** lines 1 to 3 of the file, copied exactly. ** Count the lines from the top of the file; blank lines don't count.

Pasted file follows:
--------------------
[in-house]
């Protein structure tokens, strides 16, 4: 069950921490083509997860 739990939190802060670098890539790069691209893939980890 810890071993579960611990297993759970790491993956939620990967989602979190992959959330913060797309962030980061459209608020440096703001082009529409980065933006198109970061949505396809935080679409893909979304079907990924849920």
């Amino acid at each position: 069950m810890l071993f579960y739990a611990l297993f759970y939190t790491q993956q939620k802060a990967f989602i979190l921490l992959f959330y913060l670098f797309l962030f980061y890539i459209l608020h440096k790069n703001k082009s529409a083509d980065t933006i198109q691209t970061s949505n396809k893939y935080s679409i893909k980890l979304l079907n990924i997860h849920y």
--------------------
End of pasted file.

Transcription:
[in-house]
């Protein structure tokens, strides 16, 4: 069950921490083509997860 739990939190802060670098890539790069691209893939980890 810890071993579960611990297993759970790491993956939620990967989602979190992959959330913060797309962030980061459209608020440096703001082009529409980065933006198109970061949505396809935080679409893909979304079907990924849920």
């Amino acid at each position: 069950m810890l071993f579960y739990a611990l297993f759970y939190t790491q993956q939620k802060a990967f989602i979190l921490l992959f959330y913060l670098f797309l962030f980061y890539i459209l608020h440096k790069n703001k082009s529409a083509d980065t933006i198109q691209t970061s949505n396809k893939y935080s679409i893909k980890l979304l079907n990924i997860h849920y």